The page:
Gators Control Flu Postponed, Alachua County Program Continues

A University of Florida Student Health Care registered nurse, Margaret Berry, gives Anyoliny Sanchez, a first-year UF student, her first flu shot. With the postponement of Gators Control Flu, UF students can no longer get the FluMist for free on campus, only flu shots. Lindsay Alexander / WUFT

University of Florida students expected to have options for receiving flu vaccines last Tuesday on Turlington Plaza.

Students could have chosen to get either a needle shot or the nasal spray option, known as FluMist.

Instead, all they could get was the needle shot.

A FluMist distribution issue in early October caused a shortage, said Andrew Lampert, the Control Flu Alachua County program coordinator.

FluMist is more effective at controlling flu than a shot because it administers flu antibodies through the nose rather than the bloodstream, said Alexander Shaw, president of Gators Control Flu.

“Someone who gets the flu shot can still be a carrier of flu,” Shaw said. “Our mist is actually able to halt transmission of the virus.”

Gators Control Flu, a division of Control Flu Alachua County, planned to offer FluMist to students Tuesday for the third time since September.

The FluMist would have been free to UF students with health insurance.

“It’s an unfortunate thing,” Lampert said.

Control Flu Alachua County canceled the remaining two Gators Control Flu FluMist clinics, Lampert said.

However, Control Flu Alachua County is still offering free FluMist vaccines to all Alachua County public school students from Oct. 5 through Nov. 17, with the earliest dates reserved for elementary schools.

“We needed to make sure we have enough vaccines for the school program we already have,” Lampert said.

Shaw, a microbiology and cell science major, said Control Flu hadn’t touched the college community before September, excluding a pilot program in spring.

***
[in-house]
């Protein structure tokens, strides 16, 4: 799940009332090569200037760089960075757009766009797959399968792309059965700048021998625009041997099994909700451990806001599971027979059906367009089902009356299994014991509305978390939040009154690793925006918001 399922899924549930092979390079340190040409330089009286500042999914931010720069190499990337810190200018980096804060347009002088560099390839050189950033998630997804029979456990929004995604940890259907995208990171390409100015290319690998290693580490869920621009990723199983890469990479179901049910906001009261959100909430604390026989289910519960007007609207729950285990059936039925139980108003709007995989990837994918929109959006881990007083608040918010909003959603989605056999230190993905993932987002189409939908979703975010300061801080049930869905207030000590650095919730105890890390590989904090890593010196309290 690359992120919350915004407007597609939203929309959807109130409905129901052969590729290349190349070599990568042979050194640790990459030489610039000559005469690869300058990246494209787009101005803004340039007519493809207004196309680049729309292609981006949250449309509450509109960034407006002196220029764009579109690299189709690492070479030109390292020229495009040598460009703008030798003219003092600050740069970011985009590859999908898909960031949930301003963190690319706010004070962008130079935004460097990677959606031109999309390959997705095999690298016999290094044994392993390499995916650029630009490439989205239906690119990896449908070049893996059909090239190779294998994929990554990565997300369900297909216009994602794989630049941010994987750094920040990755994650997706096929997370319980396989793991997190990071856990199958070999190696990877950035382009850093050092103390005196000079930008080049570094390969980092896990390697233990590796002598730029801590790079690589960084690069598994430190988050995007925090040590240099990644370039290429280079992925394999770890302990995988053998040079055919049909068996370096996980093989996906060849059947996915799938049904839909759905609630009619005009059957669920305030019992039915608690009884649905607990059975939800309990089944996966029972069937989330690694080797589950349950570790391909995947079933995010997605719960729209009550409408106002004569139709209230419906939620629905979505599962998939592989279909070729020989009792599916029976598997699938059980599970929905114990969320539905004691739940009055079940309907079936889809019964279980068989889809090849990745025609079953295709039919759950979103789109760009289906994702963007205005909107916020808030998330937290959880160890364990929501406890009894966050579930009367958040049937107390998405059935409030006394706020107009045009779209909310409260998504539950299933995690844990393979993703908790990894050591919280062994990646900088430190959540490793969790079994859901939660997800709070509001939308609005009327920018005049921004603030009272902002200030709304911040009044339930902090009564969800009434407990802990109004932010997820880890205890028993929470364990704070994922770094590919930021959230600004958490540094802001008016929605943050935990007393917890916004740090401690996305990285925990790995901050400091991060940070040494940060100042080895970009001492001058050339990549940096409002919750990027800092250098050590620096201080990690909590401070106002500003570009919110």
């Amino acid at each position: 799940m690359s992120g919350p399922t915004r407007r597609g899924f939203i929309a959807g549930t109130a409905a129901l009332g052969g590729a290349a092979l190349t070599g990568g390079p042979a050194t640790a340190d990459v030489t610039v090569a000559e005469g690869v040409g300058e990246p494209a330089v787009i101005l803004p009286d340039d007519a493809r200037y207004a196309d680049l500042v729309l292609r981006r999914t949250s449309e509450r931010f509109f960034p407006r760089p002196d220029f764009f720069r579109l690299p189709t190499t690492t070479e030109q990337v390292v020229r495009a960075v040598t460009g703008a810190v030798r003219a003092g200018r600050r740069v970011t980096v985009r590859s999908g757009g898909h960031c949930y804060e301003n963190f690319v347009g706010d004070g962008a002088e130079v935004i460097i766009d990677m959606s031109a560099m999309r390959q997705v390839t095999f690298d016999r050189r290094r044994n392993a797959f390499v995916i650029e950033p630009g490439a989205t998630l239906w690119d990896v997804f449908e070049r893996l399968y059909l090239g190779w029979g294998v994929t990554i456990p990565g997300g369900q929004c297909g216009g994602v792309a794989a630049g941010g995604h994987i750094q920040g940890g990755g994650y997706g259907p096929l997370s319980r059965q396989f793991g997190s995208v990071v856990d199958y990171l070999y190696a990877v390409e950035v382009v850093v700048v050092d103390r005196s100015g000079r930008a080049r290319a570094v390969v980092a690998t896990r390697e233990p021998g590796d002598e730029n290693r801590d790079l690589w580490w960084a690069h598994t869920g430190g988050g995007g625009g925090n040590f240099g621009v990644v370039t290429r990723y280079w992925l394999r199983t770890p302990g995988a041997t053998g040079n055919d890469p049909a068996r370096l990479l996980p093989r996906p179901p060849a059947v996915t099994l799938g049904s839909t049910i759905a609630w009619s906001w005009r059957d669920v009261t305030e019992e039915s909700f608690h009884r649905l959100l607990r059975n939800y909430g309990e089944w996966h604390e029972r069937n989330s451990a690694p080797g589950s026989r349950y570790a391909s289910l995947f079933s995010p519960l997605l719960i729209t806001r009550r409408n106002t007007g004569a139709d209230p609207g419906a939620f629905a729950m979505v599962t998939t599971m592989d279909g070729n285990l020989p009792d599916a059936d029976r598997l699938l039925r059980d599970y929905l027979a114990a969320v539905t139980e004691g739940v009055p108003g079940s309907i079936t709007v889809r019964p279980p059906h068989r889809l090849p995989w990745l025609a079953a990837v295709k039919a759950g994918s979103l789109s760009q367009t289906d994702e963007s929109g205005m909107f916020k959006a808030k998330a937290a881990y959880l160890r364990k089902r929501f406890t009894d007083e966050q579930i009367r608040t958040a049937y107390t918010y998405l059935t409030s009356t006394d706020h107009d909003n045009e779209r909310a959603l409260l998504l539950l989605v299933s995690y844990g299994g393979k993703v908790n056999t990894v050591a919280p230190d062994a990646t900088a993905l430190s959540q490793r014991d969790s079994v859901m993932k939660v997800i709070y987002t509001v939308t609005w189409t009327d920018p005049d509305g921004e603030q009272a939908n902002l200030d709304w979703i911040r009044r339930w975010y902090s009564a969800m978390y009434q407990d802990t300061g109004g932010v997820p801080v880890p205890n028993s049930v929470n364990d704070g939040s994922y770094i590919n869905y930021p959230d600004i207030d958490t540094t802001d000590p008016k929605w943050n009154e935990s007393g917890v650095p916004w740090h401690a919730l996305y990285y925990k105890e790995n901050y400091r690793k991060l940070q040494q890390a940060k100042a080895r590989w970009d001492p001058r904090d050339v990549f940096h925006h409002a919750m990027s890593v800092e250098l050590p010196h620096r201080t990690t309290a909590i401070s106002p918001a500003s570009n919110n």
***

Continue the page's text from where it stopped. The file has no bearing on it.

“I’m a little bummed out just because the whole point of extending the Control Flu program to UF was for the hope of protecting the community on a larger scope,” he said, “and now that we can’t implement to the full effect at the University of Florida that we had hoped, we’ll have to wait, unfortunately, until next year to try again and then see the results.”

Lampert said these shortages will not affect the Gators Control Flu program next flu season. He said they will prepare for a stronger effort next year.

The goal of Control Flu is to immunize 70 percent of the population, Shaw said.

This creates community immunity, which means the chance for an outbreak is low, he said.

“I get the vaccine for the same reason that the organization exists,” Shaw said. “It’s to protect my community, primarily, and secondarily, is to protect myself.”

Matthew Obal, a physician assistant at UF Health, said the FluMist vaccine is a live attenuated virus, which means it replicates very slowly.

The delay allows the body to develop immunity. Recipients could develop post-nasal drip or a cough, but they cannot get the flu from the mist.

Obal said it’s best to get the vaccine in either form by Oct. 31.

Flu shots take about two weeks to take effect, said Margaret Berry, a UF Student Health Care registered nurse.

Flu season starts in October and ends in March. However, flu is always circulating, said Nadia Kovacevich, an epidemiologist for the Florida Department of Health in Alachua County.

“It never goes away,” Kovacevich said. “We don’t want our citizens to think that the flu is not here in July.”

Obal recommends getting the vaccine every year because immunity decreases as time passes.

“The vaccine doesn’t protect everyone from the flu,” he said. “You can still get the flu, especially if the vaccine doesn’t have the strain for the year.”

Jill Tomar, a Buchholz High School nurse, said young children are the biggest spreaders of flu.

“They cough. They sneeze, and they wipe stuff,” Tomar said.

“They tend to spread germs a lot easier, so they can bring home those germs to parents, older siblings, younger siblings, even. With the highest rate of immunization in the elementary schools, that’s the biggest break in the cycle.”

According to a medical journal article published on PLOS one in December, approximately 50 percent of 5- to 17-year-olds in Alachua County received the vaccine.

The elderlies’ immune systems may not fight flu as well, Kovacevich said. She said getting the flu vaccine can help protect them.

Obal, who works with cancer patients, said people in contact with those who have immune system deficiencies and infants especially need to get the vaccine.

Future FluMist clinic dates for Alachua County public schools can be found on the Control Flu website.

Free flu shots are available to UF students through the UF Student Health Care Center.

Future UF flu shot clinic dates can be found on the UF Student Health Care Center website.

About Lindsay Alexander

Lindsay is a reporter who can be contacted by calling 352-392-6397 or emailing

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